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NightTrain
07-17-2015, 12:26 PM
My brother finally got around to uploading his pics from the 4th of July.

One of our missions that weekend was to haul up a Suzuki King Quad 4-wheeler and a few sheets of 3/4" MDX plywood that weighs 70# per sheet.

Lee told me his wheeler weighed about 300 pounds or so, and the sheets of plywood came in at 350#. I figured it would be a bit heavy on the stern, but manageable, so we went for it. We loaded the plywood and then put his ramps on the gunnels, and he drove his wheeler up onto the plywood.

The first indication that his estimate of that King Quad's weight was WAY off was when the full weight of it was applied to the boat - the water almost came over the gunnel. When he parked it on top the plywood, the boat leveled off and the dive platform was a few inches under the water... hmmm.

"Hey, Lee, that wheeler is a hell of a lot heavier than 300. The gunnels almost swamped when you went up the ramp!", I said.

"I don't know.. maybe 350? I've never weighed it.", he said.

Since it was already loaded, I figured if I put some extra gas and Lee up in the bow to help balance it, we'd still get her up on step. The boat certainly wasn't acting like 700#, and if I couldn't get her up on step (hydroplaning), there's no way I could make it to the cabin because the river is only a couple of inches deep in places. Hydroplaning is mandatory. It didn't help that I had a full load of fuel on board.

So we idled down to the railroad bridge below the launch and I nosed into the current of the channel I needed to take. I opened up the throttle and the 302 came to life.

The bow came up so we were sitting at a 45 degree angle, and we weren't making any headway upstream. I pushed the throttle to max, and the 302 responded, screaming at maximum RPM... we started moving about 1 MPH upstream, the hull still at that ridiculous 45 degree angle. I yelled at Lee to lean over the bow, I needed more weight up front. I leaned out of the windshield to help get more weight shifted up front, we still weren't coming up on step.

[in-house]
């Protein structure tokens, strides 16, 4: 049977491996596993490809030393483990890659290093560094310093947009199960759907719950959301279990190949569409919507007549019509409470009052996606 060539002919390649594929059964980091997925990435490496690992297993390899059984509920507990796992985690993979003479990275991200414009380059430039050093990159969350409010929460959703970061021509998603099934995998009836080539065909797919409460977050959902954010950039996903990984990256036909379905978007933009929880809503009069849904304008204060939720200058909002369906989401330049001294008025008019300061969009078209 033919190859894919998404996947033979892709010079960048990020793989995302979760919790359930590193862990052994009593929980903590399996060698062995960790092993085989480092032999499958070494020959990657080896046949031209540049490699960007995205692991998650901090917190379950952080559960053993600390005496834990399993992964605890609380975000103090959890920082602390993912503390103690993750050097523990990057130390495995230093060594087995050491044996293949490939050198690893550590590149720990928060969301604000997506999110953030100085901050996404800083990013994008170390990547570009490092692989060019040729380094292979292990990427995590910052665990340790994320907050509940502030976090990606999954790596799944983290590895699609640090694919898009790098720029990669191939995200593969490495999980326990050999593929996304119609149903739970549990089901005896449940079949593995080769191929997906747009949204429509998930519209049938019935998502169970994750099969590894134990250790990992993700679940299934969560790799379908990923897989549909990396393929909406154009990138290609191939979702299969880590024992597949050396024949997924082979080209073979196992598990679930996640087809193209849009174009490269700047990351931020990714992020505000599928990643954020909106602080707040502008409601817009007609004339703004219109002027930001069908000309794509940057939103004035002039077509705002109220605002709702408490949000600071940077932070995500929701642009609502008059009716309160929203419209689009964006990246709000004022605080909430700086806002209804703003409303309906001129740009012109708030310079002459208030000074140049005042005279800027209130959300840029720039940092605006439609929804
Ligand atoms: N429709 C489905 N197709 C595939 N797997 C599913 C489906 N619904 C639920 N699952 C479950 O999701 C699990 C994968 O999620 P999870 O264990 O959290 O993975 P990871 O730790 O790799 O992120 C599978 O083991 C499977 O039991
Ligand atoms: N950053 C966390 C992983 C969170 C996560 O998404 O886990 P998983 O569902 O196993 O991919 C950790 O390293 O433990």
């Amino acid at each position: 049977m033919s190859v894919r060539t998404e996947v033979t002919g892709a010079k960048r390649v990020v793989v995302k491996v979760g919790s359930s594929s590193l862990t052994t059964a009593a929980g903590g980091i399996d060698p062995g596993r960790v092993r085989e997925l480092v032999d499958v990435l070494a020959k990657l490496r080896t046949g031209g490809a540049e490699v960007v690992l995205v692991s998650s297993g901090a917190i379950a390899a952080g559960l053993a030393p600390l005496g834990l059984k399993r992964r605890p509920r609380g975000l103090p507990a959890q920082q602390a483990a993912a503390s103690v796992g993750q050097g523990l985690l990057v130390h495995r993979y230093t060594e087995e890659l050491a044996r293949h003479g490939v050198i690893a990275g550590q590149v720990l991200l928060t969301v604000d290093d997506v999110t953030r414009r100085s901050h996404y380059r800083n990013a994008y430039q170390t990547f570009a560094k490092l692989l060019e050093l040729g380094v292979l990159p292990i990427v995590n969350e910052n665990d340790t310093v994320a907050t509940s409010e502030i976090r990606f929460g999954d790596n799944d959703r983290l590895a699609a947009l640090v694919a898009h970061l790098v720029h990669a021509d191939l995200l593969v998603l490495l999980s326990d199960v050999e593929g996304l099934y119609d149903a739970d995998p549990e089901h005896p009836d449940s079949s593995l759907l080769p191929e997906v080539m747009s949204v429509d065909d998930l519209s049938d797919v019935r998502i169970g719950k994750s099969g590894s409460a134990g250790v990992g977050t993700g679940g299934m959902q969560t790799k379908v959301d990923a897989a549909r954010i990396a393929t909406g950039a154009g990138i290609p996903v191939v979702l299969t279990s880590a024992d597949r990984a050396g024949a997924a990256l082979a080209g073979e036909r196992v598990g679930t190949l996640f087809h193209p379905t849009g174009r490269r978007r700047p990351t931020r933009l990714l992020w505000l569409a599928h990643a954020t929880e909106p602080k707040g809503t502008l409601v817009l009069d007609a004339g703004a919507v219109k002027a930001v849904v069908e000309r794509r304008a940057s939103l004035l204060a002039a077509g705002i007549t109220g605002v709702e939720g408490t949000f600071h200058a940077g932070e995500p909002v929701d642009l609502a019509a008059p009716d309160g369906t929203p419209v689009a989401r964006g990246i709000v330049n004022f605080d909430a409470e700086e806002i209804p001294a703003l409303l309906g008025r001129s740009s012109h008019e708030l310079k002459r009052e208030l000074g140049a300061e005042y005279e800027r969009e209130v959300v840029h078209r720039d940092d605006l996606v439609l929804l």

At this point, we were right at the railroad bridge with Lee hanging over the front, plowing water and the engine howling, going nowhere fast. I looked up and as luck would have it, there were about 30 tourists standing on the railroad bridge right above us, all taking pictures and video of these two knuckleheads abusing a horribly overloaded (mostly poorly loaded) boat. They had plenty of time to get as many shots as they wished.

I could feel the boat wanting to come up, we just needed a little bit more thrust to get her up. After about 5 minutes, we wallowed over to where the water started getting shallow. I knew if I got shallow enough, I could gain extra thrust from the jet pushing off the bottom of the river, but the trick was not to actually get too shallow or I'd suck rocks into the jet - which is to be avoided at all costs.

Finally, it got shallow enough and she started to come up - the exhaust ports on the stern came out of the water and the roar of the engine got exponentially louder. 30 seconds later, we were up on step. Success!

As soon as it came fully on step, it started porpoising. Violently. Lee was holding on for dear life up on the bow. All I could do was reduce throttle, and I did so... and she immediately started coming back down. Full throttle. 3/4 throttle. Full throttle. 3/4 throttle. I found that I had to maintain a state of "almost all the way on step but not quite" the whole way up - it was a delicate balancing act, and I had to time it so that we went over the shallow spots when I was on step with the vicious porpoising effect. Lee was miserable up there, but it couldn't be helped. Besides, it was his fault for not knowing how heavy his 4-wheeler was, the bastard.

The good news was that I was burning fuel at an alarming rate, and that meant less weight. Those 4-barrels were kicked in and the Holley is a greedy unit at those settings. It took us an hour and a half to get up to the cabin and we ended up burning 20 gallons of fuel, where it usually takes me 40 minutes and 6 gallons.

That night, I went on google to look up the weight : the closest I could find was a King Quad 10 years newer and that had a dry weight of 699 pounds - and his was an older, heavier version, plus a front and rear rack and a winch.

Anyway, my brother got these pictures as we came in :

http://www.debatepolicy.com/attachment.php?attachmentid=7488&stc=1

NightTrain
07-17-2015, 12:26 PM
http://www.debatepolicy.com/attachment.php?attachmentid=7489&stc=1

NightTrain
07-17-2015, 12:26 PM
http://www.debatepolicy.com/attachment.php?attachmentid=7490&stc=1

NightTrain
07-17-2015, 12:27 PM
http://www.debatepolicy.com/attachment.php?attachmentid=7491&stc=1

NightTrain
07-17-2015, 12:28 PM
http://www.debatepolicy.com/attachment.php?attachmentid=7492&stc=1

NightTrain
07-17-2015, 12:28 PM
http://www.debatepolicy.com/attachment.php?attachmentid=7493&stc=1